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# Work, energy and power. Conservation of energy. Linear momentum. Collisions

## 1.

Physics 1Voronkov Vladimir Vasilyevich

## 2. Lecture 3

Work, energy and powerConservation of energy

Linear momentum.

Collisions.

## 3. Work

A force acting on an object can do work on theobject when the object moves.

## 4.

When an object is displaced on a frictionless,horizontal surface, the normal force n and the

gravitational force mg do no work on the object. In

the situation shown here, F is the only force doing

work on the object.

## 5. Work Units

Work is a scalar quantity, and itsunits are force multiplied by length.

Therefore, the SI unit of work is the

newton • meter (N • m). This

combination of units is used so

frequently that it has been given a

name of its own: the joule ( J).

## 6. Work done by a varying force

## 7.

## 8. Work done by a spring

If the spring is either stretched or compresseda small distance from its unstretched

(equilibrium) configuration, it exerts on the

block a force that can be expressed as

## 9.

## 10.

## 11. Work of a spring

So the work done by a spring from onearbitrary position to another is:

## 12. Kinetic energy

Work is a mechanism for transferring energy into asystem. One of the possible outcomes of doing work

on a system is that the system changes its speed.

Let’s take a body and a force acting upon it:

Using Newton’s second law, we can substitute for the

magnitude of the net force

and then perform the following chain-rule

manipulations on the integrand:

## 13.

And finally:This equation was generated for the specific

situation of one-dimensional motion, but it is a

general result. It tells us that the work done

by the net force on a particle of mass m is

equal to the difference between the initial and

final values of a quantity

## 14. Work-energy theorem:

In the case in which work is done on a systemand the only change in the system is in its

speed, the work done by the net force equals

the change in kinetic energy of the system.

This theorem is valid only for the case when

there is no friction.

## 15. Conservative and Nonconcervative Forces

Forces for which the work is independent ofthe path are called conservative forces.

Forces for which the work depends on the

path are called nonconservative forces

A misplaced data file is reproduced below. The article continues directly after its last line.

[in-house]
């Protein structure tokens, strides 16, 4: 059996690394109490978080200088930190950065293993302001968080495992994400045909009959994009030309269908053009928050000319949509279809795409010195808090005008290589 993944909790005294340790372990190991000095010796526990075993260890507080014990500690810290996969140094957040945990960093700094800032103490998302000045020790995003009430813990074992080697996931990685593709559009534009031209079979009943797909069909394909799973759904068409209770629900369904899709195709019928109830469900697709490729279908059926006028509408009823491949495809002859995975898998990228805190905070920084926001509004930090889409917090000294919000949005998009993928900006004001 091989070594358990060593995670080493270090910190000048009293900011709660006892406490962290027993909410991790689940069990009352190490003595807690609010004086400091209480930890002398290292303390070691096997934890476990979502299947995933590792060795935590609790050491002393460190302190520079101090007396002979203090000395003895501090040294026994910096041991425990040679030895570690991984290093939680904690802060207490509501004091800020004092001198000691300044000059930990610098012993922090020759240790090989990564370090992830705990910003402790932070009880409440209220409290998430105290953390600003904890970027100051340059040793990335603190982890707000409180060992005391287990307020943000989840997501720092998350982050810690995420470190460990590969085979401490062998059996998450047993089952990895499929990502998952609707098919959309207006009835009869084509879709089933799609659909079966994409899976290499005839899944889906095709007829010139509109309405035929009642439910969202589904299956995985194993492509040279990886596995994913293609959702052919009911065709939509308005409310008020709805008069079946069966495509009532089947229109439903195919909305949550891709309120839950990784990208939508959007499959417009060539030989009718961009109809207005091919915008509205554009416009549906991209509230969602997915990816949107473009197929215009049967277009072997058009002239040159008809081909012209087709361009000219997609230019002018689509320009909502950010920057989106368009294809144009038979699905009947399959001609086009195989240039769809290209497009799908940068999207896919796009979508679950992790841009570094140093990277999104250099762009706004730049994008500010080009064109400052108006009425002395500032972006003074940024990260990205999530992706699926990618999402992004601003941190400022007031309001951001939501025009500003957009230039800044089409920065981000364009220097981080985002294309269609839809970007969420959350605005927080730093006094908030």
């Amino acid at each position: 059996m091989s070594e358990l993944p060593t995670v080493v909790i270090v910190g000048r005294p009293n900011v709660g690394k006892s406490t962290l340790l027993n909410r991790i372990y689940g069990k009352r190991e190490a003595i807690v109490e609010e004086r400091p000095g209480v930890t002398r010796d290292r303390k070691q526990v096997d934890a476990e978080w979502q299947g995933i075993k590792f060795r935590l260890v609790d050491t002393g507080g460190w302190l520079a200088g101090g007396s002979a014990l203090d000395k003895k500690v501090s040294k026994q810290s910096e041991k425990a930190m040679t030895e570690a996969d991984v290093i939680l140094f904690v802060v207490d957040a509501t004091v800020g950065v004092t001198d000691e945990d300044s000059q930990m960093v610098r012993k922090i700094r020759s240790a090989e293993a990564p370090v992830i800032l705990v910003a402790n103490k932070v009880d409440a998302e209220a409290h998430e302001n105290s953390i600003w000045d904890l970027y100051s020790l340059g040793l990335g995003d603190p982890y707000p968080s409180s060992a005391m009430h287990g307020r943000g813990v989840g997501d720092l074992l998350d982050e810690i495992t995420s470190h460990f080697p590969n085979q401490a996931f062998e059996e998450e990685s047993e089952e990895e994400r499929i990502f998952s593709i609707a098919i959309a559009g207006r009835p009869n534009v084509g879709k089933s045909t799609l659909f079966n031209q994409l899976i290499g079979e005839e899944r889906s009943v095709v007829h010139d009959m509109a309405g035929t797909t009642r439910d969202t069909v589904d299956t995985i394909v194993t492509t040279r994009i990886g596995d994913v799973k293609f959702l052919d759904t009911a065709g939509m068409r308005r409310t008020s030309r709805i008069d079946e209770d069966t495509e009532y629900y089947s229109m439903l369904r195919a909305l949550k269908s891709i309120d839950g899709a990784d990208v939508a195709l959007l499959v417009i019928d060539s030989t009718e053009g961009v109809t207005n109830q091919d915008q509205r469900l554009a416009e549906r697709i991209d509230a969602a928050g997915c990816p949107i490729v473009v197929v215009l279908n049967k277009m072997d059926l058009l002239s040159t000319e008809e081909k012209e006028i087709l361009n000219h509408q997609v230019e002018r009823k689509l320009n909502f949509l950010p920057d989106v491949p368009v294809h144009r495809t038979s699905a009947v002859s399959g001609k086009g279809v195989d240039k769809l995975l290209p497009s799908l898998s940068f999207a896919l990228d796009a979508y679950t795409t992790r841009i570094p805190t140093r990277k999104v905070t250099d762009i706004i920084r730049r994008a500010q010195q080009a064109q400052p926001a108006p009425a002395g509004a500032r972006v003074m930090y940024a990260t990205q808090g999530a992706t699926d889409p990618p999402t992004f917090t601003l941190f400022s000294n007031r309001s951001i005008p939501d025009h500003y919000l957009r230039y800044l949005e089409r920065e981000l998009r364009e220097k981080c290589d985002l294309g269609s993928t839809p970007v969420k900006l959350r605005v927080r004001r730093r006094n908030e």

The work done by a conservative force in

moving an object along any closed path is

zero.

## 16. Examples

Conservative Forces:Spring

central forces

Gravity

Electrostatic forces

Nonconcervative Forces:

Various kinds of Friction

## 17.

Gravity is a conservative force:An object of moves from point A

to point B on an inclined plane

under the intluence of gravity.

Gravity does positive (or

negative) work on the object as

it move down (or up) the plane.

The object now moves from

point A to point B by a different

path: a vertical motion from

point A to point C followed by a

horizontal movement from C to

B. The work done by gravity is

exactly the same as in part (a).

## 18. Friction is a nonconcervative force:

## 19. Power

Power P is the rate at which work is done:## 20. Potential Energy

Potential energy is the energy possessed bya system by virtue of position or condition.

We call the particular function U for any given

conservative force the potential energy for

that force.

Remember the minus in the formula above.

## 21.

## 22. Potential Energy of Gravity

## 23. Conservation of mechanical energy

E = K + U(x) = ½ mv2 + U(x) is calledtotal mechanical energy

If a system is

isolated (no energy transfer across its boundaries)

having no nonconservative forces within

then the mechanical energy of such a system

is constant.

## 24. Linear momentum

Let’s consider two interacting particles:and their accelerations are:

using definition of acceleration:

masses are constant:

## 25.

So the total sum of quantities mv for anisolated system is conserved – independent

of time.

This quantity is called linear momentum.

## 26.

General form for Newton’s second law:It means that the time rate of change of the

linear momentum of a particle is equal to the

net for force acting on the particle.

The kinetic energy of an object can also be

expressed in terms of the momentum:

## 27. The law of linear momentum conservation

The sum of the linear momentaof an isolated system of objects

is a constant, no matter what

forces act between the objects

making up the system.

## 28. Impulse-momentum theorem

The impulse of the force F acting on a particleequals the change in the momentum of the

particle.

Quantity

is called the impulse of the

force F.

## 29. Collisions

Let’s study the following types of collisions:1. Perfectly elastic collisions:

1.

2.

no mass transfer from one object to another

Kinetic energy conserves (all the kinetic

energy before collision goes to the kinetic

energy after collision)

2. Perfectly inelastic collisions: two objects

merge into one. Maximum kinetic loss.

## 30. Perfectly elastic collisions

We can write momentum and energy conservationequations:

(1)=>

(2)=>

(4)/(3):

(1)

(2)

(3)

(4)

(5)

## 31.

DenotingWe can obtain from (5)

Here Ui and Uf are initial and final relative velocities.

So the last equation says that when the collision is

elastic, the relative velocity of the colliding objects

changes sign but does not change magnitude.

## 32. Perfectly inelastic collisions

## 33. Energy loss in perfectly inelastic collisions

## 34. Units in SI

Work,EnergyPower

Linear momentum

W,E

P

p

J=N*m=kg*m2/s2

J/s=kg*m2/s3

kg*m/s